New housing for Jews in Arab-majority Jerusalem neighborhood approved: report

Plan for 400 housing units for Jewish families receives initial approval, but similar plan approved 20 years ago was indefinitely shelved.

By Lauren Marcus, World Israel News

The Jerusalem District Planning and Building Committee approved a plan last week to construct a Jewish enclave in Abu Dis, a town on the outskirts of eastern Jerusalem, according to a Zman Israel report.

Some 400 housing units for Jewish Israelis received initial approval for construction, but the plan must undergo additional reviews and revisions before building begins.

Political considerations, such as pressure from the Biden administration to avoid building in the area, may also prove to be a major factor as to whether the plan comes to fruition.

Because the Palestinians claim eastern Jerusalem as the capital of a potential future state, Jewish construction outside of the western part of the city is often a contentious issue.

Notably, a similar plan for 225 housing units for Jewish families was approved in 2000. Shortly afterwards, the plan was shelved indefinitely, and more than two decades later, no progress has been made regarding the initiative.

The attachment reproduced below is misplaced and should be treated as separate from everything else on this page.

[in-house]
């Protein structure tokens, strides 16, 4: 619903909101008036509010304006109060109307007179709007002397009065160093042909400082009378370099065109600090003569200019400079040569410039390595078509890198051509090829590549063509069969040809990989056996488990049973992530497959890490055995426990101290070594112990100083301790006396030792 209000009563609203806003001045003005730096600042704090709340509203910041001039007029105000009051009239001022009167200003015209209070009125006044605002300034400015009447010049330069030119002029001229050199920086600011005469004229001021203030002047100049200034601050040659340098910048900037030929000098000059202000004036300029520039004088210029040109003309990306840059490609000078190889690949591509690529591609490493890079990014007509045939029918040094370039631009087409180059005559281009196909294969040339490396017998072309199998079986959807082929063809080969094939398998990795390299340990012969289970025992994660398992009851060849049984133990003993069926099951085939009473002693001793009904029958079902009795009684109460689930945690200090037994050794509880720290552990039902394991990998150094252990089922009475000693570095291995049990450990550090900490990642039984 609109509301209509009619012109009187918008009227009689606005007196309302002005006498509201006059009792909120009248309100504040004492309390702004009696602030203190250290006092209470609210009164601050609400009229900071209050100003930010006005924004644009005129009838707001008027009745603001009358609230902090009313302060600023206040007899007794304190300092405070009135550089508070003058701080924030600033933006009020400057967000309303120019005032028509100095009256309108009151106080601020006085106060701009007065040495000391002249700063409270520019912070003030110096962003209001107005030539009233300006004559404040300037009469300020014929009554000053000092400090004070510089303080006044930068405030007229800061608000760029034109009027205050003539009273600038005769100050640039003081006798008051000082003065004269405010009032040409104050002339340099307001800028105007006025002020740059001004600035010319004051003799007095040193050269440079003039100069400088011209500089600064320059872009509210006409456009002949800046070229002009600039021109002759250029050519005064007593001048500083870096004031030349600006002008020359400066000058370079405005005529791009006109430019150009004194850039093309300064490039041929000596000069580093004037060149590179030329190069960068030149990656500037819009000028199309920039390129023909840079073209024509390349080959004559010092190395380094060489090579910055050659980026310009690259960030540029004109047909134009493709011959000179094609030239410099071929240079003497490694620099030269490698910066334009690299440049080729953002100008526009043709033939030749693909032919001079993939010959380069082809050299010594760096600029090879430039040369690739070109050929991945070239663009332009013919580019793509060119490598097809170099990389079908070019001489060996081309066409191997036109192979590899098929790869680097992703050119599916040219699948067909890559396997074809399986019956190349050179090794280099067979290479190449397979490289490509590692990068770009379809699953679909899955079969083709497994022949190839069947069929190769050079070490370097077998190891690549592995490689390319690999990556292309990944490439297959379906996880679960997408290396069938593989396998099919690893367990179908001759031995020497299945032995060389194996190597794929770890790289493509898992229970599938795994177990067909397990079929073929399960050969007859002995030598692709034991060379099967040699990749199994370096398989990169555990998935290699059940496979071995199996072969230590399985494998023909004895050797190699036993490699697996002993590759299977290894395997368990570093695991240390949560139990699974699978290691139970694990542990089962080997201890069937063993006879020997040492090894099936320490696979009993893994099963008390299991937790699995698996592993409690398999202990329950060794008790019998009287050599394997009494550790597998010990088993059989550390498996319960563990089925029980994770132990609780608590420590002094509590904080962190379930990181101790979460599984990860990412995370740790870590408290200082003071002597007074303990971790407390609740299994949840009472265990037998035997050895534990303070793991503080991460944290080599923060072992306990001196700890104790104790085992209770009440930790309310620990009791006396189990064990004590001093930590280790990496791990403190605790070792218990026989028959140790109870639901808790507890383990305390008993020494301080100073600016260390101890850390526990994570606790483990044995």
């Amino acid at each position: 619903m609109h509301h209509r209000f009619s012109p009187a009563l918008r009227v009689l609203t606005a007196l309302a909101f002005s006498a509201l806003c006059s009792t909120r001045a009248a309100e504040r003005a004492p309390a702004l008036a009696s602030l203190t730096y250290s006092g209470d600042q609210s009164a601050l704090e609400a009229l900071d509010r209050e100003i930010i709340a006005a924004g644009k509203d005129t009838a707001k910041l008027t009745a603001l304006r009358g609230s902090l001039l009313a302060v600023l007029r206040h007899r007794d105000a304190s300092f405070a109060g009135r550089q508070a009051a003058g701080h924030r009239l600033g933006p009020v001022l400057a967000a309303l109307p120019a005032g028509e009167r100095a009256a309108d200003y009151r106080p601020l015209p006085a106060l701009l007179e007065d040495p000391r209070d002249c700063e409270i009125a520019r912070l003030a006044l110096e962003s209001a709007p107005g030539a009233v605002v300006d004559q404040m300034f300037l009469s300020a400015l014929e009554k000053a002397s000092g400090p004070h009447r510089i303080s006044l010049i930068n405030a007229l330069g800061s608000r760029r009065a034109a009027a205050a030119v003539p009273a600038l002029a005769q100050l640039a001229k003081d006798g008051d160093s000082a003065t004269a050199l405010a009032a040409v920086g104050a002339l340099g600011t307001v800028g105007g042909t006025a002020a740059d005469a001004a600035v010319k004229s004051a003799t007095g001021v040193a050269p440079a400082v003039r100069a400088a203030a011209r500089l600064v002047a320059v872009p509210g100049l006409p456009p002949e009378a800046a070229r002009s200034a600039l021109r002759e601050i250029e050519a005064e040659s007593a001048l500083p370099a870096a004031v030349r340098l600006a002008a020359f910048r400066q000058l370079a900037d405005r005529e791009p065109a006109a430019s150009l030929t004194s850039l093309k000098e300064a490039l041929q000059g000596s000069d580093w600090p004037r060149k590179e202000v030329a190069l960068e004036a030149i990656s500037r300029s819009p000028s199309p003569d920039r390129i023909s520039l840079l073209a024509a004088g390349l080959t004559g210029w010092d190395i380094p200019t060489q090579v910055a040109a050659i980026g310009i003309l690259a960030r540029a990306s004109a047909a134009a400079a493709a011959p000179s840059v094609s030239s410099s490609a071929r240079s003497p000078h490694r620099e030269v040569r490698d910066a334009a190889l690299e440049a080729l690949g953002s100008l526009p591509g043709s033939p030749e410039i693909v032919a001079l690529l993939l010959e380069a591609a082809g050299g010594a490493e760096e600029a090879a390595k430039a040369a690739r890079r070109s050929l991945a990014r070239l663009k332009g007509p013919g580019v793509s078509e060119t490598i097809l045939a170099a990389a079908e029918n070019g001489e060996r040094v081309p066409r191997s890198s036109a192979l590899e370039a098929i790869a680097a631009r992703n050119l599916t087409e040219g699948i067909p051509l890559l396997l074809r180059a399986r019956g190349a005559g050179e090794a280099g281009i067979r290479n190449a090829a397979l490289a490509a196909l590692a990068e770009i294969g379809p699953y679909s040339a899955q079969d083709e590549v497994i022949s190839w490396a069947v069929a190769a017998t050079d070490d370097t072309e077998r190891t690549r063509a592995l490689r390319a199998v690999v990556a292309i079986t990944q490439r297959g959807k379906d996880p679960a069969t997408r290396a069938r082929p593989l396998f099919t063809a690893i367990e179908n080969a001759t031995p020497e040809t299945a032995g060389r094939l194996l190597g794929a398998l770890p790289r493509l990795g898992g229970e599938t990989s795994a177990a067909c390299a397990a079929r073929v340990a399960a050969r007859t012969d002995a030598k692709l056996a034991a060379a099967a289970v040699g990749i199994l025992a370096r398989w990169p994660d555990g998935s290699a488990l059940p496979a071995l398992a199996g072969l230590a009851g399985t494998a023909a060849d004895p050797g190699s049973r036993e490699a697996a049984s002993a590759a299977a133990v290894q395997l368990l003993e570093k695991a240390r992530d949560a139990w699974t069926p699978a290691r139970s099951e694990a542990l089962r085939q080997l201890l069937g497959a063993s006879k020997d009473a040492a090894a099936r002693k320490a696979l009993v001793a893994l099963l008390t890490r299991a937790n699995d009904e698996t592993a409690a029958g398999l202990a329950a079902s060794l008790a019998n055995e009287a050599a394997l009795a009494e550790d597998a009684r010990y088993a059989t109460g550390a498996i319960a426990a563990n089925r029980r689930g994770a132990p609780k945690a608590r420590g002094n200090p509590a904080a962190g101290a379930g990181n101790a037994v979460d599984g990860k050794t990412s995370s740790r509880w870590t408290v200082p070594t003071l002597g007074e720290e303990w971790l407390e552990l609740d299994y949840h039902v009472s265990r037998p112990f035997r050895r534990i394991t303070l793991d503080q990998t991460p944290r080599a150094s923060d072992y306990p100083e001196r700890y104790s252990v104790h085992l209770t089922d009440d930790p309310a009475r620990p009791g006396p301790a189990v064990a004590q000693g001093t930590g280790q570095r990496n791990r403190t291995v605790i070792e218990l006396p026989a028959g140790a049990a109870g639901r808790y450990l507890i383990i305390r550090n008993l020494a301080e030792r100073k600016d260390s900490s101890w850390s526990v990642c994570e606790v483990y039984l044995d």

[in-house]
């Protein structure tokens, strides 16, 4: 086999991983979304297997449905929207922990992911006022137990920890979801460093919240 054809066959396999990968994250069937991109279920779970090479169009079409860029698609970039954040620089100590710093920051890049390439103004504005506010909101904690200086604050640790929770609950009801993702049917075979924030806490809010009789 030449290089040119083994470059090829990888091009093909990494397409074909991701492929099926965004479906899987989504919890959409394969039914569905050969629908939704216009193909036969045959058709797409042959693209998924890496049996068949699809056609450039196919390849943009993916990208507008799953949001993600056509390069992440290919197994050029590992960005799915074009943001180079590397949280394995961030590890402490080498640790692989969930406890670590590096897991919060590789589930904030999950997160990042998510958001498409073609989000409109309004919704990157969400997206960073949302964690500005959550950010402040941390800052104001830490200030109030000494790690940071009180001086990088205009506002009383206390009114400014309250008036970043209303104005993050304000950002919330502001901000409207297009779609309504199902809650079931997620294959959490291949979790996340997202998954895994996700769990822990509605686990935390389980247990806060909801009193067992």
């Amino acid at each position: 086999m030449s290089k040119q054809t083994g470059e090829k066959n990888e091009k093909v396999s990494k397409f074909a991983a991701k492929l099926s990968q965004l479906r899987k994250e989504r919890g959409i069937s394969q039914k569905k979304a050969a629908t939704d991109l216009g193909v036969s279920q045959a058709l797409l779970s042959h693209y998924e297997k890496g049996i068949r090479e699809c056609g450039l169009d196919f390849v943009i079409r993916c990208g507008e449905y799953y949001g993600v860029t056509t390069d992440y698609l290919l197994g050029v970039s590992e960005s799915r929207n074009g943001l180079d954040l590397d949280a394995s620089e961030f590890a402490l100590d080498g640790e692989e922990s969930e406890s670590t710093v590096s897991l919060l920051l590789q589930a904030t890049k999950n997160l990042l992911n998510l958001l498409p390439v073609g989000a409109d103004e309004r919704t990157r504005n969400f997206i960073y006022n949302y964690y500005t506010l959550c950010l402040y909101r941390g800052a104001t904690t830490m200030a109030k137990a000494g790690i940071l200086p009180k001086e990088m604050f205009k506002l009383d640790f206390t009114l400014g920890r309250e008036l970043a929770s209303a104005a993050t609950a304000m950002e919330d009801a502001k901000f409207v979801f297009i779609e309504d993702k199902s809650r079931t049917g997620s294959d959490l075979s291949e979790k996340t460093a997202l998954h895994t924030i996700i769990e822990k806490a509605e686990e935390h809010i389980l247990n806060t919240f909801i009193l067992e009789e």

However, senior members of the Jerusalem Municipality said they were certain that the ruling right-wing government led by Prime Minister Benjamin Netanyahu would approve Jewish building in eastern Jerusalem and beyond.

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Arieh King, deputy mayor of Jerusalem and a member of the Otzma Yehudit party, told Zman Yisrael that the current government had discussed budgeting for a new eastern Jerusalem road due to their “understanding of its strategic importance for the future” of the capital city.

King added that he was confident the government would also approve the “Kidmat Zion neighborhood plan that is planned on the borders of [that road.]”

“Kidmat Zion” is Hebrew for “advancing Zion.’

“This is our big opportunity and we will not give up on it,” another official, speaking anonymously, told Zman Yisrael.

Earlier this year, the Israeli government twice agreed to freeze settlement building, construction, and expansion under pressure from the U.S.

In March, Israel committed to stop “settlement discussions” for up to half a year at a security summit in the Egyptian resort town of Sharm el-Sheikh that was also attended by representatives from the Palestinian Authority, Egypt, Jordan and the U.S.

The same day, a shooting attack by a Palestinian terrorist took place in Huwara, seriously injuring dual American-Israeli citizen David Stern.